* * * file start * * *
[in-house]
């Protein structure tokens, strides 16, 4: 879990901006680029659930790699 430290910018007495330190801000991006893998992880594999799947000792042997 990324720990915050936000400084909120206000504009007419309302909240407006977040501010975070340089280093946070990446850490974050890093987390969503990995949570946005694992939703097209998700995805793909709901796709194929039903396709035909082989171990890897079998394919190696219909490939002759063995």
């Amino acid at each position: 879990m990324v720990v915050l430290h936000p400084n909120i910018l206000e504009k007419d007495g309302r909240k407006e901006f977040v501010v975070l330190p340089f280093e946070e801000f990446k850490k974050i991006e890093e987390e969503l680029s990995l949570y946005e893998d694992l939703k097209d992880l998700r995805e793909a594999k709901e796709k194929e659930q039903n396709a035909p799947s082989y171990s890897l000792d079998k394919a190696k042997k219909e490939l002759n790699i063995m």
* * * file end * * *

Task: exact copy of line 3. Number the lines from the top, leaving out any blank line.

């Amino acid at each position: 879990m990324v720990v915050l430290h936000p400084n909120i910018l206000e504009k007419d007495g309302r909240k407006e901006f977040v501010v975070l330190p340089f280093e946070e801000f990446k850490k974050i991006e890093e987390e969503l680029s990995l949570y946005e893998d694992l939703k097209d992880l998700r995805e793909a594999k709901e796709k194929e659930q039903n396709a035909p799947s082989y171990s890897l000792d079998k394919a190696k042997k219909e490939l002759n790699i063995m």